Is India really a secular country? | Fusion - WeRIndia

Is India really a secular country?

Is India really a secular country?

India proudly says that it is a secular country. The country inserted the word “secular” into the preamble by making an amendment (in its 42nd amendment) to the Constitution. It is common for many political parties as well to use the word ‘secular’. But is India a secular country in reality?

According to the Merriam-Webster dictionary, secularism means “the belief that religion should not play a role in government, education, or other public parts of society”. And the definition for secularism which is accepted widely, is that secularism is “separation of religion and state”.

As per this definition, one can clearly say that India is not a secular country. Rather, the majority of community in India is being discriminated in various ways.

If India is a secular country, all citizens of the country should come under a single umbrella and have a single set of laws irrespective of their religion. But, different laws existed in India according to the beliefs of the people. Hindu Code bills are applicable to Hindus, Sikhs and Buddhists, whereas Muslim personal laws and Christian personal laws are applicable to Muslims and Christians respectively. A common code does not exist in the country even after 68 years of independence.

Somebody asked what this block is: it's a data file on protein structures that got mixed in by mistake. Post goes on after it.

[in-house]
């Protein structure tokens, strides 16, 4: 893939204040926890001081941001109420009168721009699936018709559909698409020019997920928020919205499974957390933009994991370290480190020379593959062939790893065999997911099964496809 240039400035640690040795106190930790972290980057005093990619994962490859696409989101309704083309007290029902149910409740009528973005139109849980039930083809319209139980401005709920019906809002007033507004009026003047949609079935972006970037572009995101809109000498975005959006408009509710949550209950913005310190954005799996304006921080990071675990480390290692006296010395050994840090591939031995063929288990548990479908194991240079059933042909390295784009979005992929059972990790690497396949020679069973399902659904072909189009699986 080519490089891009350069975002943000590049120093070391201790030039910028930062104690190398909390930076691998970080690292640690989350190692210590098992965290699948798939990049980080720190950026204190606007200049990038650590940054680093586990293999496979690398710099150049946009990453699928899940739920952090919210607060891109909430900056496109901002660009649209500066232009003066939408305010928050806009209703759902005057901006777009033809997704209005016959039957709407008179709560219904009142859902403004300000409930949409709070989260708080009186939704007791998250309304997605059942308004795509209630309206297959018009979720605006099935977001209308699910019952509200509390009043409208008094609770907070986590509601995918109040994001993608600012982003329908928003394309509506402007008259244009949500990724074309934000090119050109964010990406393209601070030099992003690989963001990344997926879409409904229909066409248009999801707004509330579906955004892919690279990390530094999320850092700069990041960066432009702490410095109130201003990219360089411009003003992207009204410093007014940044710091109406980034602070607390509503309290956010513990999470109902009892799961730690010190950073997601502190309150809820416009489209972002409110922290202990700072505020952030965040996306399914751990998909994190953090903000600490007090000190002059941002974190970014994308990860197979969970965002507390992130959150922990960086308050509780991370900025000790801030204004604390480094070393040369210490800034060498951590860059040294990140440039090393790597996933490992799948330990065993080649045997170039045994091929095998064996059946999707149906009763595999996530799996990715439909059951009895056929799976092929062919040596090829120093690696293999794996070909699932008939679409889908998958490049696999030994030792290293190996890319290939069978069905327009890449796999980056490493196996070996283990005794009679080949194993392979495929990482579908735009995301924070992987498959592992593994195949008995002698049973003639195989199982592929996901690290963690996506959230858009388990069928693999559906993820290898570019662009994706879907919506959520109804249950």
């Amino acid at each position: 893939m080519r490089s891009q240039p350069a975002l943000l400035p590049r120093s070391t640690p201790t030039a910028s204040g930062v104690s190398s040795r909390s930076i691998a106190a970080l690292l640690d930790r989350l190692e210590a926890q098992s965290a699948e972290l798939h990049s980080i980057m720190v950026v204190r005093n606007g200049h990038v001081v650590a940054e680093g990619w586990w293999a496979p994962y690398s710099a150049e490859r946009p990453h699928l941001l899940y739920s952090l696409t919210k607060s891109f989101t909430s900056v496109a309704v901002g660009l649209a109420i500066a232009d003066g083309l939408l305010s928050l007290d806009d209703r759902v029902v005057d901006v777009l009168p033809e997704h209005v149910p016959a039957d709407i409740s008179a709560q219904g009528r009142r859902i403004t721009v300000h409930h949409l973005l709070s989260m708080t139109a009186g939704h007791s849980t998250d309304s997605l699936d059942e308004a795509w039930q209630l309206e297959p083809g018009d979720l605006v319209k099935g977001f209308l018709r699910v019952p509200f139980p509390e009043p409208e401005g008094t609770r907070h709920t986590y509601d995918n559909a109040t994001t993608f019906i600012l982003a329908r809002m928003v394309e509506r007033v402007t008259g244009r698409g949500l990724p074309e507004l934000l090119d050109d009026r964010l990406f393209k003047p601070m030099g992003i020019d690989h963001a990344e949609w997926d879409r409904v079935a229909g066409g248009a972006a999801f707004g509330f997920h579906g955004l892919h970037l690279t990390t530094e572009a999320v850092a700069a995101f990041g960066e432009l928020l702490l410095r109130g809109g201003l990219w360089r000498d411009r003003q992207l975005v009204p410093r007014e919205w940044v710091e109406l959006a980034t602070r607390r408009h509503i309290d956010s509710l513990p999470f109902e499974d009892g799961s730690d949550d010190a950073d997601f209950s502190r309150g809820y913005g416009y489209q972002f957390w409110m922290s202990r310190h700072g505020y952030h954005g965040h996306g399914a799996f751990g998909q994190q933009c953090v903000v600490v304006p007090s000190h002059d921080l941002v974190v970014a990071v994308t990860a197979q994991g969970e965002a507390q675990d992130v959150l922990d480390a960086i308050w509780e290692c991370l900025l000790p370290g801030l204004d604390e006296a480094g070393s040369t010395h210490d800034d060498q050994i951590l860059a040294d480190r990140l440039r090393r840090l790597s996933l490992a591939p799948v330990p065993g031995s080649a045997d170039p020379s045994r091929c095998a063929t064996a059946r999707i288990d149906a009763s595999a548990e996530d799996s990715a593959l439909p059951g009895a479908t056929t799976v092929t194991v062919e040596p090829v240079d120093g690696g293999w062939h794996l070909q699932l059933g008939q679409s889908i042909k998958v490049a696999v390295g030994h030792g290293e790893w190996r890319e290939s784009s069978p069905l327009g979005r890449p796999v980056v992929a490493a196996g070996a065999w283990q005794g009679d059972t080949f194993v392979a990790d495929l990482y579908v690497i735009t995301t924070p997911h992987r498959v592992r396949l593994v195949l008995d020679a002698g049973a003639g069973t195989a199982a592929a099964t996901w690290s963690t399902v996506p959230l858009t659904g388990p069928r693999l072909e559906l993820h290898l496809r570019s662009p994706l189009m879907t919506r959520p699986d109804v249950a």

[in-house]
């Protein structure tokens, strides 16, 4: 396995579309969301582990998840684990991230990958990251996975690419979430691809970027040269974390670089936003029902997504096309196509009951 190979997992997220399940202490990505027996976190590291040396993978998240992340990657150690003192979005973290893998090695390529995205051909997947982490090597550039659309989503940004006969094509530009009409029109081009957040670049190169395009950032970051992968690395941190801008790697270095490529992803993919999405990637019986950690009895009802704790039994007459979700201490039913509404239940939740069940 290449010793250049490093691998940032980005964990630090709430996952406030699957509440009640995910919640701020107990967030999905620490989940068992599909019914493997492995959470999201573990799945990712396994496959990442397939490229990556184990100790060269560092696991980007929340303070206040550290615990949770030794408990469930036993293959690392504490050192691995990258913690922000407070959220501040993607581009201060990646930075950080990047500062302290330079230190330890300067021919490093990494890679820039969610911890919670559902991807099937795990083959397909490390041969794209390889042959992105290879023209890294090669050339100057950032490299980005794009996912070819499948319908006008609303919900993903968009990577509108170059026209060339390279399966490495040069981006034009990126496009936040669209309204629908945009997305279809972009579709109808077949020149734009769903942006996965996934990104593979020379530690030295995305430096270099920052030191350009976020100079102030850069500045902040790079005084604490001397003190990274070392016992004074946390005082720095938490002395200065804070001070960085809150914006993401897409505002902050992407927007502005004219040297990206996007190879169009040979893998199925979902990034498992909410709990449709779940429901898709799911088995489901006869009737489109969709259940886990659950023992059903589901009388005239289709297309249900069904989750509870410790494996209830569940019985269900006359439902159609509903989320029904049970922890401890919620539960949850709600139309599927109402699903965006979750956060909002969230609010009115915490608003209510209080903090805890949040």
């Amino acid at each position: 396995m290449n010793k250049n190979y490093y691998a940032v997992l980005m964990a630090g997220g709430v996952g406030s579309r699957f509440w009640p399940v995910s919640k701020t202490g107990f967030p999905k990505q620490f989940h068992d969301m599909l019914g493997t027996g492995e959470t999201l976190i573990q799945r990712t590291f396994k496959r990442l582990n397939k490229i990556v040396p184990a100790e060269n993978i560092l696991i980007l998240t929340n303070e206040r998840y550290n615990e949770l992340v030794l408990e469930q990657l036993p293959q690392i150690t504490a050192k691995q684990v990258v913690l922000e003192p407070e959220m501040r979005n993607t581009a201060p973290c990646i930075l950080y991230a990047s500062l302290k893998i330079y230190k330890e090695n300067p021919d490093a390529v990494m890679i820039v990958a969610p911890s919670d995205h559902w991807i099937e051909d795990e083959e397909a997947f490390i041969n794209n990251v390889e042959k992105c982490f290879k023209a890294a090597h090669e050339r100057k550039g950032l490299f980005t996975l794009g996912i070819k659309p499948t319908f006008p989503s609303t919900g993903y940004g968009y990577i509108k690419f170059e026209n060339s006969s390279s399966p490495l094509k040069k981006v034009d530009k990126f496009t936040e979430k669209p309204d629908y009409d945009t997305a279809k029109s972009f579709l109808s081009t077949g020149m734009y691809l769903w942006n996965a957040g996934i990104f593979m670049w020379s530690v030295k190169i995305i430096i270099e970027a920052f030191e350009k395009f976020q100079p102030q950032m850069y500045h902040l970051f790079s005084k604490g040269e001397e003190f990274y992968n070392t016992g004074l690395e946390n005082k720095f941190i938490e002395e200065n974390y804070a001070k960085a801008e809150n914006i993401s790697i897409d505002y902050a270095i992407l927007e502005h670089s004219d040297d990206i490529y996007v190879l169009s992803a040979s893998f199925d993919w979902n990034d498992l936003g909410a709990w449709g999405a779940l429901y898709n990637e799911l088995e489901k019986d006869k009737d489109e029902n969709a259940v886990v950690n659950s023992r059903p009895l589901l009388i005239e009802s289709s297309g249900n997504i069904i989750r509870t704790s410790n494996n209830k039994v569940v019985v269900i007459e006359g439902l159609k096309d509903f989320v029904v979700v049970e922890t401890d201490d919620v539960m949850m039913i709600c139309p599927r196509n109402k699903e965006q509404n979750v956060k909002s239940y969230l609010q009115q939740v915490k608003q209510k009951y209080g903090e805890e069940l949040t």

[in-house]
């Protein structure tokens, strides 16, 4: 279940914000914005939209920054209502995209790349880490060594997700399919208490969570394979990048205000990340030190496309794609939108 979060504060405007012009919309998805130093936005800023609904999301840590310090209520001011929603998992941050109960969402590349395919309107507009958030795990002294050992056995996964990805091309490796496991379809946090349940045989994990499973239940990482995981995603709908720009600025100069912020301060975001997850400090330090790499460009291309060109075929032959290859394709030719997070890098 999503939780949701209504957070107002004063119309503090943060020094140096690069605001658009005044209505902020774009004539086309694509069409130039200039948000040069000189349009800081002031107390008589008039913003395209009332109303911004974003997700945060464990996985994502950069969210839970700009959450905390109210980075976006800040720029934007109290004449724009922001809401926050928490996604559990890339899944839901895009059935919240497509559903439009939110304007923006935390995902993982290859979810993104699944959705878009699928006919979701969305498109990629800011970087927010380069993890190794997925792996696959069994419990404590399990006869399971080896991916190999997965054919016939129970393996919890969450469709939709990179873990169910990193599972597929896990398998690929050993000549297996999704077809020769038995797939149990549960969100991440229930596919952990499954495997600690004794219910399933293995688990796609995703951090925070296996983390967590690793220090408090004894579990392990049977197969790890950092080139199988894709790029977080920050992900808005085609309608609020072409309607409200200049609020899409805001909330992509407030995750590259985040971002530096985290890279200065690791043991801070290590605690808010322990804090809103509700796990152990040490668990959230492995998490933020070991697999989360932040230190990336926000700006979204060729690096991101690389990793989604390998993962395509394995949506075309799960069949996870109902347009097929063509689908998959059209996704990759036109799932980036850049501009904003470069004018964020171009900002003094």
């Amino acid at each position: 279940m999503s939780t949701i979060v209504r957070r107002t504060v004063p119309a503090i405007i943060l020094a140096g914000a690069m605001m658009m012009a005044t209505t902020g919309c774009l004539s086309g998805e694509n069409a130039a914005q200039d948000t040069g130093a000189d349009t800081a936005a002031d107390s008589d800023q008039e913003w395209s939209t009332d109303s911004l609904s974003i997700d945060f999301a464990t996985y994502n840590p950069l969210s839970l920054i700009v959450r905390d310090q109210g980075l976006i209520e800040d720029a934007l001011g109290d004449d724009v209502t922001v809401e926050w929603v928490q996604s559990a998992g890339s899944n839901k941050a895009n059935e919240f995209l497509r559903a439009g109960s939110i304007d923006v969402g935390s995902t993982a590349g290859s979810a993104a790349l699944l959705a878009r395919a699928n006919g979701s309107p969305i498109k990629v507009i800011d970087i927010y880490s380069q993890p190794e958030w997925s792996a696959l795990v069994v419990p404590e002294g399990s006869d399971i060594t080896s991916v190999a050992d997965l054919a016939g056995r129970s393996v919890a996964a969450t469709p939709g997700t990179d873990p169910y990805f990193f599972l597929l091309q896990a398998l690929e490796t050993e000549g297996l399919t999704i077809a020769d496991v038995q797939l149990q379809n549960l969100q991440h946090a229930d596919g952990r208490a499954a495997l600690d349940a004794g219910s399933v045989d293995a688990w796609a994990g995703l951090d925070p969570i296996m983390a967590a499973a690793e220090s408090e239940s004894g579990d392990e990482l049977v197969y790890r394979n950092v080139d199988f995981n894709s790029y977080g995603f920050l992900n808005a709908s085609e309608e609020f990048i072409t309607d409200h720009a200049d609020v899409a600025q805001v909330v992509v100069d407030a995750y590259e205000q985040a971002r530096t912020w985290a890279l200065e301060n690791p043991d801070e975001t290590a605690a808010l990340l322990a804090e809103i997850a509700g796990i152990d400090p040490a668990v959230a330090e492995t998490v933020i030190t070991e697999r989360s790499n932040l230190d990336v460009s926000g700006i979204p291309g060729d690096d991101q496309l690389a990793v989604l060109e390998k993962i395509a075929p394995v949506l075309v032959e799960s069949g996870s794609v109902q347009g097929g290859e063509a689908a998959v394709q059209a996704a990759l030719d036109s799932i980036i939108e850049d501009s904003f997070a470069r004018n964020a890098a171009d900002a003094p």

Do you know that government has control only over Hindu temples? Mosques and churches are autonomous bodies. The money generated from Hindu temples can be used by government for not just Hindu temples or Hinduism, but for others as well. None of this applies to other religious monuments like mosques, churches or gurudwaras.

Many of minority schools receive government grants for which they need to fulfil the rules of the Right to Education Act. One of the rules is to reserve 25 per cent of their seats for children who are economically backward. But, even though many minority schools are not implementing this rule, government has not asked them to strictly implement the rule nor did they stop the aid to it. When it comes to Hindu schools, there is no exempt from this rule.

Indian government spent around Rs.836 crores on Haj subsidies in 2012 for which it was ordered by the Supreme Court to phase out this money within 10 years. The same government has not provided any subsidies for pilgrimages of other religions like Amarnath Yatra or pilgrimage to Israel. In the mask of secularism, country’s major community is discriminated in every way by political parties and even by Indian government irrespective of the ruling parties. There are several such things. Now, decide on your own whether India is a secular state or not.

Photo by Srikanth D on Unsplash (Free for Commercial Use)

Image Reference:

Leave a Reply

Your email address will not be published. Required fields are marked *